At this time, the southern half of the country fervently believed in freedom, only it was of the type that was of economic convenience to them, as slaves continued be regarded as lower than animals. This deep-seated belief led to an estimated 483,000 casualties for those who would maintain slavery [viii] (the Confederate Army and its casualties). Freedom for the natives, if it ever can be said to have occurred, was, at the time of this speech, being further encroached on by northwest expansion. Moreover, Britain and America were able to bury the hatchet in the endeavor to further drive natives off their lands [ix]. Put simply, since the Declaration of Independence was signed, and to this day, the American government has stopped at nothing to take possession of whatever it wants.
“Let us raise a standard to which the wise and honest can repair.”
In the words of Jonathan Pie, “Is it great again, yet?!”[x]
Citizens are in need of the wise and honest now more than ever. Naturally, the standard of a nation rises and falls, however, its current fall did not happen naturally. America’s decline was managed through selfish policies, brazenly leading to the highest levels of inequality not only in the US, but worldwide[xi]. Record levels of distrust in the government[xii] are not the result of wise and honest elected leaders; that is, if they can truly be said to be lawfully elected in the first place.
Wisdom and honesty are not behind the consistent drawing of funds from social welfare programs and organizations, ultimately eroding the democratic processes and institutions of the nation [xiii]… greed, however, is. Somehow a recession every decade has become the norm, with real policy-change non-existent. Millions are ensnared under (corporate) policy maker’s delusional assurance of trickle-down economics, as one academic elaborates:
“An overriding belief, verging on the theological, in the efficiency of free markets […] An associated belief in the unnecessary and malign impact of government interventions in the economy. […] A commitment to winding back government regulation and privatizing publicly provided goods and services and […] A parallel commitment to reducing taxes and transfers, resulting in a further shrinking of the public sector.”[xiv]
“We hold these truths to be self-evident: that all men are created equal, that they are endowed by their Creator with certain unalienable rights, that among these are life, liberty, and the pursuit of happiness.”
-Declaration of Independence
Unless you’re black, a native, LGBT, an immigrant, or a woman.
…still getting there.
“We have a great dream. It started way back in 1776, and God grant that America will be true to her dream.”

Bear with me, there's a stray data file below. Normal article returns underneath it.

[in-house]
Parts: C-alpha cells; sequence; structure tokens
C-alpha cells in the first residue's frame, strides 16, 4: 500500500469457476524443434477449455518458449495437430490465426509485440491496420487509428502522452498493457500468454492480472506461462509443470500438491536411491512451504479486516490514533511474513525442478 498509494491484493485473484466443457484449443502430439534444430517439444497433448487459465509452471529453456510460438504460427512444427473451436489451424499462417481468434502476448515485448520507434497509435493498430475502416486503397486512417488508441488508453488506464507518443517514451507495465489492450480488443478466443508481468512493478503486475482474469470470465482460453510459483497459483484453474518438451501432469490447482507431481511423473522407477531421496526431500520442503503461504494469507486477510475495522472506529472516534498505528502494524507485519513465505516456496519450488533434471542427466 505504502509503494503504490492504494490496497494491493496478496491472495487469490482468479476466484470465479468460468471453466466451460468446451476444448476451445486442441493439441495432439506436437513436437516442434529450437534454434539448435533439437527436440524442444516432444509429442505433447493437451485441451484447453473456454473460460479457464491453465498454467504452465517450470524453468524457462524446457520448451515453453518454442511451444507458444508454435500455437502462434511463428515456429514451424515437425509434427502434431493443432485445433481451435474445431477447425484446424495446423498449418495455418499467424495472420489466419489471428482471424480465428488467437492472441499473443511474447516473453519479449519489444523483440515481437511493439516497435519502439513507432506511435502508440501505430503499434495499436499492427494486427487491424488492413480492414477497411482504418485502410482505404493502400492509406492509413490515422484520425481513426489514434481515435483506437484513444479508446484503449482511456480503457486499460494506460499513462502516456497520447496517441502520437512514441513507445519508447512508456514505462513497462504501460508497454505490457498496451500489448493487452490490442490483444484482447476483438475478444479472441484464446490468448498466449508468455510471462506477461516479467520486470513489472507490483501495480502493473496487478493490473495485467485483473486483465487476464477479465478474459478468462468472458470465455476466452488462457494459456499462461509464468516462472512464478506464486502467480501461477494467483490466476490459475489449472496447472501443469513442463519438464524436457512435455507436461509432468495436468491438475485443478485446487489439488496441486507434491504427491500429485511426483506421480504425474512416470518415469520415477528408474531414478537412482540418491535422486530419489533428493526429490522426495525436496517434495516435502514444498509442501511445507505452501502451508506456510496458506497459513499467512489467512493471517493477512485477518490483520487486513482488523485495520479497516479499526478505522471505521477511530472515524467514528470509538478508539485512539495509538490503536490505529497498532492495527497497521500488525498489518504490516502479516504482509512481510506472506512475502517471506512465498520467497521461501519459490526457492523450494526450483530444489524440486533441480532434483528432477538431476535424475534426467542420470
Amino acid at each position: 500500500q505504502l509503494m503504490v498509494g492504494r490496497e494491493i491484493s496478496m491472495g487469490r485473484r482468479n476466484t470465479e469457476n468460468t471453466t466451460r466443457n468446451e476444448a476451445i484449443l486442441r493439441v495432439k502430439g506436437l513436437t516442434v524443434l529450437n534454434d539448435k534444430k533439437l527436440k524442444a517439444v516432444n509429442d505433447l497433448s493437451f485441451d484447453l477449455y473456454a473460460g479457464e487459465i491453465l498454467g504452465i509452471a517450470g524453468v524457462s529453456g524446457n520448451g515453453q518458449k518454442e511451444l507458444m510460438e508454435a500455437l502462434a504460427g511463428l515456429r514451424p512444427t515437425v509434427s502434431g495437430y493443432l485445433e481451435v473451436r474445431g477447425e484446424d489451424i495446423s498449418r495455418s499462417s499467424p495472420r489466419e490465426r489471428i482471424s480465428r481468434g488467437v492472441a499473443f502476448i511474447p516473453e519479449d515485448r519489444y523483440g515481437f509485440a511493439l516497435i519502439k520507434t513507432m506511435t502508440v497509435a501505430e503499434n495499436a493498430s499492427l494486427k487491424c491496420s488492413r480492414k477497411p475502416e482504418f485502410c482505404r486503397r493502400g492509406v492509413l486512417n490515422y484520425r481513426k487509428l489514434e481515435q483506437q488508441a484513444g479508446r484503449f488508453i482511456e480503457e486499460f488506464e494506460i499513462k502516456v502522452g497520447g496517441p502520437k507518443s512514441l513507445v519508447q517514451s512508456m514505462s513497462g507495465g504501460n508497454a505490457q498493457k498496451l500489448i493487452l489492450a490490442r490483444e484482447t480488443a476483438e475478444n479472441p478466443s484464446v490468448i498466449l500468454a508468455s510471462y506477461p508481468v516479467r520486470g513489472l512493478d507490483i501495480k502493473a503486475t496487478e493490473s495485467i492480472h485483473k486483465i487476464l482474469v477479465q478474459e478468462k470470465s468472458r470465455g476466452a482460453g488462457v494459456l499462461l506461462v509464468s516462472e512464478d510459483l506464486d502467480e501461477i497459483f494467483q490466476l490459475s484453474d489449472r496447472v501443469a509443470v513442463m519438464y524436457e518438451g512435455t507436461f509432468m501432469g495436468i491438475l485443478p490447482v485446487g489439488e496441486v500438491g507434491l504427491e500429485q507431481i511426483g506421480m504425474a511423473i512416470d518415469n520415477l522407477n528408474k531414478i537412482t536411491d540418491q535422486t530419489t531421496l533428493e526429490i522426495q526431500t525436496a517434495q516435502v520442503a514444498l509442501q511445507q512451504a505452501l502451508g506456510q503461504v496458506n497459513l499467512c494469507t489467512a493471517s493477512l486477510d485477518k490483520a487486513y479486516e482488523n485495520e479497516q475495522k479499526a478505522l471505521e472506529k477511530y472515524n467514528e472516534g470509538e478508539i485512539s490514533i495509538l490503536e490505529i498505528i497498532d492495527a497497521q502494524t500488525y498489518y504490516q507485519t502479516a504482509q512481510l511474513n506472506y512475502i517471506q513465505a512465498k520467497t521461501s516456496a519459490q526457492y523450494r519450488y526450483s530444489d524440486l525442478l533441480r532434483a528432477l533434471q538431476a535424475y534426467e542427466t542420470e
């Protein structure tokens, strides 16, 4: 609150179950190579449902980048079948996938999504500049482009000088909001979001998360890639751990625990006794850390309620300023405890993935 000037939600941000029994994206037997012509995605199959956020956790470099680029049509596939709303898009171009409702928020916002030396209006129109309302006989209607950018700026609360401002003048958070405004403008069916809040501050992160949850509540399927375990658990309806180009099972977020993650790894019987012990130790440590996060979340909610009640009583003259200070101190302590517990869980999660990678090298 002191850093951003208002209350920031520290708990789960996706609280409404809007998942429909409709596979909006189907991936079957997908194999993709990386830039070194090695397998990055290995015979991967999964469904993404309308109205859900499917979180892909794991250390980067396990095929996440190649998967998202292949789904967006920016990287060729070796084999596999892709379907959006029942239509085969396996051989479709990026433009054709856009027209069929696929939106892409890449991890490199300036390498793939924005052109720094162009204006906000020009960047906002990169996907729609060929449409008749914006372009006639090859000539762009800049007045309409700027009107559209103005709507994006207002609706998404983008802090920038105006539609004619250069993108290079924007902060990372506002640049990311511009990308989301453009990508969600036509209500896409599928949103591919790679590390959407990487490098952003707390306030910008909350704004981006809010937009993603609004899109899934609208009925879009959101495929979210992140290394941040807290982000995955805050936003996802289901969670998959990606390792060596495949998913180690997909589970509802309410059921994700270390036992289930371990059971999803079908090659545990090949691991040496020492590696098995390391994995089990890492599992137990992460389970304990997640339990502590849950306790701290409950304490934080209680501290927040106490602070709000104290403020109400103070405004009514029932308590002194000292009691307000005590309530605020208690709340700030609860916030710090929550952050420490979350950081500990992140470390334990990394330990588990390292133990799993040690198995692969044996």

-Martin Luther King, Jr.
One of the truly noble historical figures. A man who sacrificed everything to promote equality. A man who lived three lifetimes worth of stress in just 39 years [xv]. A man who should have been president rather than martyr. The noble dream remains out of reach, but it is closer than when he was alive.
At present, the trial of Derek Chauvin, murderer of George Floyd, is underway. The Black Lives Matter campaign is continuing King’s seemingly unrealizable dream of racial equality. In the country whose affluence was built on slavery of the harshest degree, one would think many states are still yet fighting the Civil War. Recent history has plenty of civil unrest, well after King’s death. There were the Detroit riots in 1967, the LA riots in 1992, the Baltimore riots in 2015 in, and, more recently, Charlottesville’s disgusting “Unite the Right” white-supremacy rally riots in 2017… how many more state of emergencies will there be for racial acceptance to transpire?
“Let every nation know, whether it wishes us well or ill, that we shall pay any price, bear any burden, meet any hardship, support any friend, oppose any foe to assure the survival and the success of liberty.”
-John F. Kennedy
Kennedy, echoing many US presidents, spoke often on the pretense of promoting freedom, as he proclaimed upon his inauguration “…rejoicing in hope, patient in tribulation--a struggle against the common enemies of man: tyranny, poverty, disease and war itself.” [xvi] Ironically, he mercilessly multiplied each of these issues. By authorizing Agent Orange, Kennedy’s tyranny inflicted poverty, disease, and war upon millions of innocent South Vietnamese; as 3 million suffered health problems due to exposure to the herbicide, with an estimated 1 million birth defects and long-lasting effects continuing to this day [xvii].